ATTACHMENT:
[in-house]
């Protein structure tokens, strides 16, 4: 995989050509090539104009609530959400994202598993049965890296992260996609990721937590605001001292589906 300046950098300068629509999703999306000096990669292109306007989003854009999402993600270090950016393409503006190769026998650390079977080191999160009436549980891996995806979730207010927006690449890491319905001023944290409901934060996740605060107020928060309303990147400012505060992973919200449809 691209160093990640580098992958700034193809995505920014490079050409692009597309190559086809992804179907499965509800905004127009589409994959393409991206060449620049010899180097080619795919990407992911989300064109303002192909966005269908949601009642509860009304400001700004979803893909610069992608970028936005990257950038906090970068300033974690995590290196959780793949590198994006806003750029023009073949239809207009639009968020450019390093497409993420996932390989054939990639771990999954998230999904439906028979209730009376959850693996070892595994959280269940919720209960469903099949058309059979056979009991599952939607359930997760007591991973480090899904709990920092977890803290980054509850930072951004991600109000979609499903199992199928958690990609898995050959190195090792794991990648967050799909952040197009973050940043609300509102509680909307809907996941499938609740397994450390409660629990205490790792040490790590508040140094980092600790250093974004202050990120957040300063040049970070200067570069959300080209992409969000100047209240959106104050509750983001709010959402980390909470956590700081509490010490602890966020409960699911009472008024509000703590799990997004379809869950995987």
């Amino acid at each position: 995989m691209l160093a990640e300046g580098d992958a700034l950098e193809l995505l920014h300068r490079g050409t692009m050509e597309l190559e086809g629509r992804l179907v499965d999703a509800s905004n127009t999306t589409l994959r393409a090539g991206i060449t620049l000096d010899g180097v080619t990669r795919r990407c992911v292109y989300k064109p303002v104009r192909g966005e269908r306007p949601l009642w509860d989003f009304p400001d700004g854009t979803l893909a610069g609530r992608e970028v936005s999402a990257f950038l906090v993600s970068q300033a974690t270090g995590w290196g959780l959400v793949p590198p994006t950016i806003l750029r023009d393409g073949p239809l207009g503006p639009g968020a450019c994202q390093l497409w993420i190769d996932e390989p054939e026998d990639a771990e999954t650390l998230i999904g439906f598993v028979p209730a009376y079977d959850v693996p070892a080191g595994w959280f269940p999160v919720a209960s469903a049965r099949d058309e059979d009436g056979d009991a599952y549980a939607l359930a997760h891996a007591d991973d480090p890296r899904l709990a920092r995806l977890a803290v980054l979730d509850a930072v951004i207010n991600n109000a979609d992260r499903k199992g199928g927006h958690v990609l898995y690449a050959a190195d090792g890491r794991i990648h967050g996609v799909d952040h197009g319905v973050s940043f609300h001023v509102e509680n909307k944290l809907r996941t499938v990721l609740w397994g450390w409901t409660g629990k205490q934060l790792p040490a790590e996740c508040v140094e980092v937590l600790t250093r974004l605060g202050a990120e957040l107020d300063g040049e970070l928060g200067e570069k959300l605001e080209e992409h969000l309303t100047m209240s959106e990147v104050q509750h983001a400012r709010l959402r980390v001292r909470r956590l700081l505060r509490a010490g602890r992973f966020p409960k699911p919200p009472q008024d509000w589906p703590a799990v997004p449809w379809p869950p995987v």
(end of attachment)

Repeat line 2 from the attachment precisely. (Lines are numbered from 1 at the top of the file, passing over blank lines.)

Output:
């Protein structure tokens, strides 16, 4: 995989050509090539104009609530959400994202598993049965890296992260996609990721937590605001001292589906 300046950098300068629509999703999306000096990669292109306007989003854009999402993600270090950016393409503006190769026998650390079977080191999160009436549980891996995806979730207010927006690449890491319905001023944290409901934060996740605060107020928060309303990147400012505060992973919200449809 691209160093990640580098992958700034193809995505920014490079050409692009597309190559086809992804179907499965509800905004127009589409994959393409991206060449620049010899180097080619795919990407992911989300064109303002192909966005269908949601009642509860009304400001700004979803893909610069992608970028936005990257950038906090970068300033974690995590290196959780793949590198994006806003750029023009073949239809207009639009968020450019390093497409993420996932390989054939990639771990999954998230999904439906028979209730009376959850693996070892595994959280269940919720209960469903099949058309059979056979009991599952939607359930997760007591991973480090899904709990920092977890803290980054509850930072951004991600109000979609499903199992199928958690990609898995050959190195090792794991990648967050799909952040197009973050940043609300509102509680909307809907996941499938609740397994450390409660629990205490790792040490790590508040140094980092600790250093974004202050990120957040300063040049970070200067570069959300080209992409969000100047209240959106104050509750983001709010959402980390909470956590700081509490010490602890966020409960699911009472008024509000703590799990997004379809869950995987």